The potential for a railway shutdown because several rail unions have yet to ratify a labor agreement has farmers worried about how they’re going to get their just-harvested grain to market. And looking ahead, they’re concerned that a shutdown will prevent the delivery of critical inputs, like fertilizer, in time to start planning for the next season.
The strike threat comes amidst already poor – though improving slightly – rail service conditions, a long-term truck driver shortage and dangerously low water levels on the Mississippi River.
Last week, more than 300 agriculture-related organizations, including the American Farm Bureau Federation, urged President Biden to continue to work with the railroad unions and railroads to ensure that the tentative agreement he helped broker this summer is ratified by the parties.
Though six of the 12 unions have approved the agreement, two have rejected it and there are concerns others may follow suit, the ag groups noted in the Oct. 27 letter.
“If that were to be the case, we could witness a strike that would shut down the entire freight rail system. Because the White House played such a central role in the process, we believe it can be helpful in continuing to move the process forward in a positive direction. Otherwise, Congress will be called upon to act,” they wrote.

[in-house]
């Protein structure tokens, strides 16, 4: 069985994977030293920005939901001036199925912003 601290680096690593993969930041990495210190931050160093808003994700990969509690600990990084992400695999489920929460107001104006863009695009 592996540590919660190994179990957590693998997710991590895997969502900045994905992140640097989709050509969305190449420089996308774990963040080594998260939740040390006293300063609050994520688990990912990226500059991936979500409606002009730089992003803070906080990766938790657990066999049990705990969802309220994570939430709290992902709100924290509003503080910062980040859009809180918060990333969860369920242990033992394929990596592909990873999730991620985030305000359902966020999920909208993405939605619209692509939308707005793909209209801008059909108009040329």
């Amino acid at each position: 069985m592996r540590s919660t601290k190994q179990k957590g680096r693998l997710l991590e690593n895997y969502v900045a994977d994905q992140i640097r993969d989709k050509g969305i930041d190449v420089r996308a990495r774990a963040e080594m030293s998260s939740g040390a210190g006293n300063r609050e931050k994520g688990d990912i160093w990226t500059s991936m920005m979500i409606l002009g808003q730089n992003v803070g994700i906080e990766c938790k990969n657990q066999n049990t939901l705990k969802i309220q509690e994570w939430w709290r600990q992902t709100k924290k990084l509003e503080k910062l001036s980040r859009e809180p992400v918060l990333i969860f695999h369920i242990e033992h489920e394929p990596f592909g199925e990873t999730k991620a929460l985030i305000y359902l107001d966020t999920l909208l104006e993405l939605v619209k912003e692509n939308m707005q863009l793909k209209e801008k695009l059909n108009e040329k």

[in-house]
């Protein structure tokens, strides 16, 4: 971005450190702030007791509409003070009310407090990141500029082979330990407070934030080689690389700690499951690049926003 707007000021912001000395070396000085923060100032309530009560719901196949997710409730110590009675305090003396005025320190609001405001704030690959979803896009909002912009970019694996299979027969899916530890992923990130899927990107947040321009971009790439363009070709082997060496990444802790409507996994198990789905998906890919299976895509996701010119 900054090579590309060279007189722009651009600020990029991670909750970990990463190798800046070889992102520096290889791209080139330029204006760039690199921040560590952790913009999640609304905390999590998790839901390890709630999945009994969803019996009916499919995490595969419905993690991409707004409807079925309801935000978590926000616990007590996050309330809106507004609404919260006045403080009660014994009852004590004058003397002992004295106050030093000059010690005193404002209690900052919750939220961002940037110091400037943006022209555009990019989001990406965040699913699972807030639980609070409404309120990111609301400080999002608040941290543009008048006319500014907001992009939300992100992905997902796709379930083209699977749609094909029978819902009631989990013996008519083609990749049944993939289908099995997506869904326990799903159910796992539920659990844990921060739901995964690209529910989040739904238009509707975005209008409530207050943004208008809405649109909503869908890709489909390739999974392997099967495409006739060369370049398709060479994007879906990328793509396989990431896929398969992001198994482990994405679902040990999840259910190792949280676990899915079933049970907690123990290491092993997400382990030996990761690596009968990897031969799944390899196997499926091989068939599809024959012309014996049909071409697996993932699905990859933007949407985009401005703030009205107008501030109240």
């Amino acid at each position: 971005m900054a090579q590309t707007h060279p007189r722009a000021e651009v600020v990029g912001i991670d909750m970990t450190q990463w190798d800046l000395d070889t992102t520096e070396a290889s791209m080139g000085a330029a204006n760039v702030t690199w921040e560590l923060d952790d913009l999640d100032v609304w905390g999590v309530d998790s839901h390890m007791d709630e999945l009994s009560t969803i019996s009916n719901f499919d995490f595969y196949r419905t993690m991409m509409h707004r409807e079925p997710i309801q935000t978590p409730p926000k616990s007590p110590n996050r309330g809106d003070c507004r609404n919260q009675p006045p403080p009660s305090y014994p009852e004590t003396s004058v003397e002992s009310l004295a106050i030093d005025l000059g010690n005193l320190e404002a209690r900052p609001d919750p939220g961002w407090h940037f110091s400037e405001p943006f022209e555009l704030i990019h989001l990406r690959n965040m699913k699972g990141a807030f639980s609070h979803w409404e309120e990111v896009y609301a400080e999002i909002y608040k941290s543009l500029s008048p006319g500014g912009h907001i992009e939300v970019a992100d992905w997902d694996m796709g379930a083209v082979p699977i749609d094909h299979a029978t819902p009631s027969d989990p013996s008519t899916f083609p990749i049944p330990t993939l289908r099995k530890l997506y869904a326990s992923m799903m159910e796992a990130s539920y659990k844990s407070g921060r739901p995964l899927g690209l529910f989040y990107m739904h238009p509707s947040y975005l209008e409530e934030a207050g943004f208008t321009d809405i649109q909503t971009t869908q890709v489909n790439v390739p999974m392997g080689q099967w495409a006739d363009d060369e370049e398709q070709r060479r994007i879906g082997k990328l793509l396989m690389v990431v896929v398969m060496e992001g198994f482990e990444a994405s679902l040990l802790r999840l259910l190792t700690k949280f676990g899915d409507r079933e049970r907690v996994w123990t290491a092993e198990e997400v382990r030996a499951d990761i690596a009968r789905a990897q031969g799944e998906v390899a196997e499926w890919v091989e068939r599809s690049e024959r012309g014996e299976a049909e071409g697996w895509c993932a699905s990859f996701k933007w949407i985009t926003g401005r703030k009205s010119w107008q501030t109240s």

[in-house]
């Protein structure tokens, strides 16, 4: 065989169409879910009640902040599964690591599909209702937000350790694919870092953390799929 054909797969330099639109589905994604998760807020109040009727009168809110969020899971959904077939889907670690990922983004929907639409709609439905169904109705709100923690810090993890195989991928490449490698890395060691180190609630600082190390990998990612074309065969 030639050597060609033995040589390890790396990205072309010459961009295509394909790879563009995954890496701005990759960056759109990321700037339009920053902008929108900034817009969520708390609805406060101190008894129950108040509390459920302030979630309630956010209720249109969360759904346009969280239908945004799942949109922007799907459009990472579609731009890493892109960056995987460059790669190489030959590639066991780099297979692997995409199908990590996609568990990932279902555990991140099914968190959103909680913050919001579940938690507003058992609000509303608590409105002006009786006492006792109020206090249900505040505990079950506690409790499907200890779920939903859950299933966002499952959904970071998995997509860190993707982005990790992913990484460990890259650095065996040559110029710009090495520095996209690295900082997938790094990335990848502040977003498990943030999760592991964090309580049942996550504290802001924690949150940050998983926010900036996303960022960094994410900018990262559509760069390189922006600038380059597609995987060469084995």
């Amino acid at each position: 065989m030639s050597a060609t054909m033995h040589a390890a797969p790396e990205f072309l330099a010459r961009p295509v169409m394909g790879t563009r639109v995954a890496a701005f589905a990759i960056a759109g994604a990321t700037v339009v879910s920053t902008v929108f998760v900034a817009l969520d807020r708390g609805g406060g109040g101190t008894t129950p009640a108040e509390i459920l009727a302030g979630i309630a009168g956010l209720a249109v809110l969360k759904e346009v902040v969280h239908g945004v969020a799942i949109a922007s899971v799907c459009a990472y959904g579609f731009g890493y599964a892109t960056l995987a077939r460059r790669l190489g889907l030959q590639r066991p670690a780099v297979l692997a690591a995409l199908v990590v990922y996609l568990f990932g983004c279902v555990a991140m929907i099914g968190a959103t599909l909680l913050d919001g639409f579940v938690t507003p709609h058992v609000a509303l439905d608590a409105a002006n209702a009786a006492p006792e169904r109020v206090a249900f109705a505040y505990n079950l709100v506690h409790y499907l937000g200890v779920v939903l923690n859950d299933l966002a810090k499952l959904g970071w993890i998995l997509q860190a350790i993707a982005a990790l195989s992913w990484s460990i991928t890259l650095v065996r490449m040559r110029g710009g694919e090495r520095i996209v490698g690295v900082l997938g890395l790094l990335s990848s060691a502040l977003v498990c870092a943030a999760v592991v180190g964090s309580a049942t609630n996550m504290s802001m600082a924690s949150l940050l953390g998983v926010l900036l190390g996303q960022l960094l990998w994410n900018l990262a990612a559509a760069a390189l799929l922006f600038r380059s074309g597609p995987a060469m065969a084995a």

Under the Railway Labor Act, Congress can impose a resolution from Biden’s Presidential Emergency Board or order the trains to operate as usual with an extension of negotiations. Because congressional lawmakers won’t be returning to Capitol Hill until the week after the midterm elections on Nov. 8 -- necessitating immediate action if congressional intervention is required to keep the trains moving -- farmers and ranchers are already sending emails to their lawmakers asking them to prevent a shutdown.
You can check out AFBF’s Action Alert and email your lawmakers here.